Bacterial cells were collected by centrifugation at 4°C for 5 min at 10,000 rpm. Total RNA samples were prepared by using RNeasy midi columns following the manufacturer's instructions (Qiagen). RNA integrity was confirmed by electrophoresis using a 1.3% formaldehyde agrose gel. The quality of DNA-free RNA was monitored by PCR and RT-PCR analysis of at least two known genes. Cy3- or Cy5-labeled cDNA was generated by using random hexamers as primers for reverse transcription (Invitrogen). cDNA labeling, purification and hybridization against the microarray were conducted as previously described . Slides were scanned for the fluorescent intensity using a ScanArray 5000 laser scanner. The signal intensities were quantified by using the software ImaGene 5 (BioDiscovery). Hybridization signals were normalized using the scale normalization procedure previously described . Each treatment was repeated three times and the data presented were the means of two representative replicates. The fold changes were then calculated from the normalized log ratios.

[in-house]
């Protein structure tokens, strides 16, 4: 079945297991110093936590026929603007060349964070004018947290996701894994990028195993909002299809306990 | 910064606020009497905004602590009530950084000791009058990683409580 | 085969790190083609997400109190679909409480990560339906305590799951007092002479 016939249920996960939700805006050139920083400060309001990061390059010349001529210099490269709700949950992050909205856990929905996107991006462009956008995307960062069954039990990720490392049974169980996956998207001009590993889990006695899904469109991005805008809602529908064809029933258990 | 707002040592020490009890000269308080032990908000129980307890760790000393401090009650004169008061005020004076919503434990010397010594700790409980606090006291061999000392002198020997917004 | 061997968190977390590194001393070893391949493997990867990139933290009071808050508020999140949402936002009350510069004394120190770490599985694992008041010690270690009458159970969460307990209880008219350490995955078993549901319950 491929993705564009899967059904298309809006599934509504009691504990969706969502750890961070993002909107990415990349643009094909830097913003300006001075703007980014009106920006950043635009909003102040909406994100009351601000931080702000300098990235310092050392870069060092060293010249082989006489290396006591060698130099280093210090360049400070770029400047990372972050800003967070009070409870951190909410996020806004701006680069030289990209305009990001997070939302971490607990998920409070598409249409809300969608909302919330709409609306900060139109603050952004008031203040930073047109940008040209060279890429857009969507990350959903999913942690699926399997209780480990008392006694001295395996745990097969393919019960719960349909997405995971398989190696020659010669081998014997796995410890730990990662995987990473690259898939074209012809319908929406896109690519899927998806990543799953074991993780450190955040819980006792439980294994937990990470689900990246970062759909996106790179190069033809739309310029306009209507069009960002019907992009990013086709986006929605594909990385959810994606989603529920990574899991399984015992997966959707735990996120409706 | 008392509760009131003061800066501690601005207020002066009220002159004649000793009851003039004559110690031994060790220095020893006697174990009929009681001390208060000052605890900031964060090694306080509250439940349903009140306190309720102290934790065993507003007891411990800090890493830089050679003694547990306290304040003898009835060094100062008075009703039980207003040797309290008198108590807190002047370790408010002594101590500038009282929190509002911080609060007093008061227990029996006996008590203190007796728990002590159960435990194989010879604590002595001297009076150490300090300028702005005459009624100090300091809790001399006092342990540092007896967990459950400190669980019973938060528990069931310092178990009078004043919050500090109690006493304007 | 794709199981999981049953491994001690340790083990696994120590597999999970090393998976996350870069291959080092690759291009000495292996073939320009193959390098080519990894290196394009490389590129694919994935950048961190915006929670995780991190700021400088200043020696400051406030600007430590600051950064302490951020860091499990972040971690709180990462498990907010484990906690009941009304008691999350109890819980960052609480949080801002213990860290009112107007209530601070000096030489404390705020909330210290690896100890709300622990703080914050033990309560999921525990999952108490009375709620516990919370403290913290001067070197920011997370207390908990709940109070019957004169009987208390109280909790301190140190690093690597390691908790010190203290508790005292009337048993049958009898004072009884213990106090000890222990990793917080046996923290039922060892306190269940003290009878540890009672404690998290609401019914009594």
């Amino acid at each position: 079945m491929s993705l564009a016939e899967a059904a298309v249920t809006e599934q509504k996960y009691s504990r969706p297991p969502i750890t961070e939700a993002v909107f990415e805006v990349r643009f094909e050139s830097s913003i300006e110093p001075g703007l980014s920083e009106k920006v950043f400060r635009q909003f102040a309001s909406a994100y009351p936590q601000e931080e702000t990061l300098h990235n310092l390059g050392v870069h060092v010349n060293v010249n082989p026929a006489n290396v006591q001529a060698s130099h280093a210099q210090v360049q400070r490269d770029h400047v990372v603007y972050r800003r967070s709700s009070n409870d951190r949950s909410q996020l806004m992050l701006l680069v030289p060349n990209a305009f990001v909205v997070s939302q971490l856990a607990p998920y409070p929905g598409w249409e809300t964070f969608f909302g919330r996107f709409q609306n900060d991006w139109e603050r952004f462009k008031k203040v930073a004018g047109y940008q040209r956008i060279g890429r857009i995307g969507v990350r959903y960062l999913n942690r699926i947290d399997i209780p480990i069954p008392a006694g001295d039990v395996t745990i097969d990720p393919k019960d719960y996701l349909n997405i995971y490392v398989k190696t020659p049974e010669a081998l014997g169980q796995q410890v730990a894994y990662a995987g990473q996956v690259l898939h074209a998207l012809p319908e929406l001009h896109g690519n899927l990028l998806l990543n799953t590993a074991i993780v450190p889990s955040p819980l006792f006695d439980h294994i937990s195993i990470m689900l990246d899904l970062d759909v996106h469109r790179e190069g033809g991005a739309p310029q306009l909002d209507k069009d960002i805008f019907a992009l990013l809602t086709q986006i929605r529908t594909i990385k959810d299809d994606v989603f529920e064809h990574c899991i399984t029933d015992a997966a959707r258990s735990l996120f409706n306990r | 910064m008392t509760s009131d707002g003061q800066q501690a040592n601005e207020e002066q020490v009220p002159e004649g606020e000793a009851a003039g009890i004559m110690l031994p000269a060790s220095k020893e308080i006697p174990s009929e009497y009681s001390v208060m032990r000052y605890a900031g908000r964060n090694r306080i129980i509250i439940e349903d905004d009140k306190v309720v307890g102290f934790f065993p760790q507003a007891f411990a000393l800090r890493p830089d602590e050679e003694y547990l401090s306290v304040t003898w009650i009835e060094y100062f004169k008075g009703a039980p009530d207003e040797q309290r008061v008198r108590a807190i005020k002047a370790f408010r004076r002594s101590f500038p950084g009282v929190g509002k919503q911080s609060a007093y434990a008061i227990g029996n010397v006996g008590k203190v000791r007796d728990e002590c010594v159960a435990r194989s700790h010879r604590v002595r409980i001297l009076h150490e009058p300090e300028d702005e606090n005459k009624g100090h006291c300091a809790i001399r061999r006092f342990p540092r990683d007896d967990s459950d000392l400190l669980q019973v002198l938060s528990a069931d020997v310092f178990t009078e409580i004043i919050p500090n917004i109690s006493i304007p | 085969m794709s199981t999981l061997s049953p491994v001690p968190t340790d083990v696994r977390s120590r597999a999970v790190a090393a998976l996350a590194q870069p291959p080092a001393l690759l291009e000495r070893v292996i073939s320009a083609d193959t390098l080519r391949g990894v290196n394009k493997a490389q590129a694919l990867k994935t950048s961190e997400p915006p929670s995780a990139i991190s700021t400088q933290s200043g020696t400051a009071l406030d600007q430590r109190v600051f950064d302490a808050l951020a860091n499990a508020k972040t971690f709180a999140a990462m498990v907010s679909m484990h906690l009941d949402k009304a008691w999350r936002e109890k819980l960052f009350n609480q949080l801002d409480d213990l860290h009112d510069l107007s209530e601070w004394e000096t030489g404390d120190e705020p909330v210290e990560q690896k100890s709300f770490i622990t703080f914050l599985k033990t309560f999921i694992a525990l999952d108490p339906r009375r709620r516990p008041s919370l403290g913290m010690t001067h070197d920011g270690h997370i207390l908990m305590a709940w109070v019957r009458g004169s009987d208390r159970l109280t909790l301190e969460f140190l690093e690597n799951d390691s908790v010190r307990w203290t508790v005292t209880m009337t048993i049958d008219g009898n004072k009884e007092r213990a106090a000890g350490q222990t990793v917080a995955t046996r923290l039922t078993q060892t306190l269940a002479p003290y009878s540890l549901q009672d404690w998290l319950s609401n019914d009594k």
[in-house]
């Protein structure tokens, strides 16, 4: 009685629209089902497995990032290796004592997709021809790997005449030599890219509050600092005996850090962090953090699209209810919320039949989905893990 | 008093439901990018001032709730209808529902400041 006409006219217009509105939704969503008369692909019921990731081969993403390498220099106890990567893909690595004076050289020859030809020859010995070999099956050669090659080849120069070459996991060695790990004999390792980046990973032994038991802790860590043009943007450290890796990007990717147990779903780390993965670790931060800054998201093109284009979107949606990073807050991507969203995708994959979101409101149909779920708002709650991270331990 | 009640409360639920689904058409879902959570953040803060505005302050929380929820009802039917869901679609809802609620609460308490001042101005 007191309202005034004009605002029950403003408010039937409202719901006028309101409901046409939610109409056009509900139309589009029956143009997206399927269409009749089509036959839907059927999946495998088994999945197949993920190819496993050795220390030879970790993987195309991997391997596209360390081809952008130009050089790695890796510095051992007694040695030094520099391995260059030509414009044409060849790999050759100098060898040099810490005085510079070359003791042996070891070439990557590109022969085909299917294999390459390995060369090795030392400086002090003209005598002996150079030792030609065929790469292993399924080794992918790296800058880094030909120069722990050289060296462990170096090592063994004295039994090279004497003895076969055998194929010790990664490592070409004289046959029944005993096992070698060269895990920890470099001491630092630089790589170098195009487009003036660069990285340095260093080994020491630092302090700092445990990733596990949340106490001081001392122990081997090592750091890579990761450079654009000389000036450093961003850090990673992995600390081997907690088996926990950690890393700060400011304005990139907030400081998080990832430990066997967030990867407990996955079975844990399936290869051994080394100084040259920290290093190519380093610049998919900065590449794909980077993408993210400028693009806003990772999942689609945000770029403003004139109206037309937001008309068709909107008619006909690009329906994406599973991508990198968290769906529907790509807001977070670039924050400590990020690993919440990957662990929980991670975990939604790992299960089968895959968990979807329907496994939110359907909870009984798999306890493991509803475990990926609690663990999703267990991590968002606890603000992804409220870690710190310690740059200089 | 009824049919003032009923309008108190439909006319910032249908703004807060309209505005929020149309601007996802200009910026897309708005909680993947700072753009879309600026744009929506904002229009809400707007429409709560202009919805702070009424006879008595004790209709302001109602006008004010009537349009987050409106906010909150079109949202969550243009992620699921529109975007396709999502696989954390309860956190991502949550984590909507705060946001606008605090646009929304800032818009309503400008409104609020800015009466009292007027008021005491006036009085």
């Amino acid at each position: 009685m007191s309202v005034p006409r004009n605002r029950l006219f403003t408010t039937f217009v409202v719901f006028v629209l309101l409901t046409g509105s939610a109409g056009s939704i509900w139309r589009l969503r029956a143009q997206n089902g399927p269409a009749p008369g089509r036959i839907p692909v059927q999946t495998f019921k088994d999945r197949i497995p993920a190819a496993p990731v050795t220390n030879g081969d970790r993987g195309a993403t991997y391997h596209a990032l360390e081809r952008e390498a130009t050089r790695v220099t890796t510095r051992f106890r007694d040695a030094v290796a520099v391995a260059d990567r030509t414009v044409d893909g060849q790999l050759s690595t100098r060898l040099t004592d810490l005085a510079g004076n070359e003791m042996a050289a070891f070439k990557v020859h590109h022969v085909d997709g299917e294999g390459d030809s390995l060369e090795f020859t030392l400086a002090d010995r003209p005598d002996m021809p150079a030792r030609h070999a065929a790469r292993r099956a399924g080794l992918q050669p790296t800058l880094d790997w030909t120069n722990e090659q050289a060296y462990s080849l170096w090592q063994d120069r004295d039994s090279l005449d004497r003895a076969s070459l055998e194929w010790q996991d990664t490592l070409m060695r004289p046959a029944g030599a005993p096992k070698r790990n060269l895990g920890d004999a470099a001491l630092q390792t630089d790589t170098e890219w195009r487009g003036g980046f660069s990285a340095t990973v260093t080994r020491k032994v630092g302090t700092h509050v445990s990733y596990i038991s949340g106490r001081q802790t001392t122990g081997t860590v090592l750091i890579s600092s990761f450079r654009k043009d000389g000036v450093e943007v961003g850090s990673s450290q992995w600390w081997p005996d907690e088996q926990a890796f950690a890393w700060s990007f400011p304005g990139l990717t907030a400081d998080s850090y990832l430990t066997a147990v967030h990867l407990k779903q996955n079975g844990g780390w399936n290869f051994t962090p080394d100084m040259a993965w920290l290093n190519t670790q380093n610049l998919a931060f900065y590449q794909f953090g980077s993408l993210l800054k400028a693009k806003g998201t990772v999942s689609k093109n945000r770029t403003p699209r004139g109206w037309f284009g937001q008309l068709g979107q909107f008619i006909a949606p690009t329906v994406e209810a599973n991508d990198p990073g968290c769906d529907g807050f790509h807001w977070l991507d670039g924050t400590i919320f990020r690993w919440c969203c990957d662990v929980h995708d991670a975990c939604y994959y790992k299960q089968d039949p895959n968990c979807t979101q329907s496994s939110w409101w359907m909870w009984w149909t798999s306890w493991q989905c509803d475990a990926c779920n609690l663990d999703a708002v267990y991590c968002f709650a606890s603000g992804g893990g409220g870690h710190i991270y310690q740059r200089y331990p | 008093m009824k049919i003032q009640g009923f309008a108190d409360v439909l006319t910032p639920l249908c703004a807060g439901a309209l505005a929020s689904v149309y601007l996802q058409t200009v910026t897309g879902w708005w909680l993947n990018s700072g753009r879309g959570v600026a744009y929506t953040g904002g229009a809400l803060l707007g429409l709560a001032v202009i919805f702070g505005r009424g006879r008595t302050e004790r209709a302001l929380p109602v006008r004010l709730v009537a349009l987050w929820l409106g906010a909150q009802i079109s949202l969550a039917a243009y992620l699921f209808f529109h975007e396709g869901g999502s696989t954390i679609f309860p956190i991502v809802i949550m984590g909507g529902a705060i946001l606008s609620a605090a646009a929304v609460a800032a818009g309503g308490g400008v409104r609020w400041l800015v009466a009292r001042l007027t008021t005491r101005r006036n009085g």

Screening new CDS by statistical analysis of microarray hybridization signal intensity
In this study, oligonucleotide microarray analysis was used to detect transcription, so as to confirm the functionality of the putative new CDSs. The putative CDSs with detectable transcript was identified using the normalized signal median of the corresponding probe. To calculate the normalized signal median, firstly the average signal median S0 of 8 negative control probes representing 4 Arabidopsis and zebrafish genes  was determined by using the following formula: S0 = ∑(SAZ-BAZ)/8, where SAZ indicates the signal median of the negative control probe and BAZ indicates the corresponding background signal median. Secondly, the normalized signal median (S) of the putative new CDSs was calculated following the formula: S = SCDS - BCDS -S0, where SCDS indicates the signal median of the putative new CDS and BCDS indicates the background median of the putative new CDSs. Finally, if S >0, it is regarded as CDS with detectable transcript.
Reverse transcription (RT) PCR analysis
RT-PCR analysis was conducted using a QIAGEN®OneStep RT-PCR Kit following the manufacturer's instructions. The primers used for RT-PCR analysis are listed in Additional file1. Total RNAs were extracted from bacterial culture grown in YEB medium at OD600 = 2.0 and a total of 200 ng of total RNA was used for reverse transcription. The cycle number differed in the amplification of different CDS products.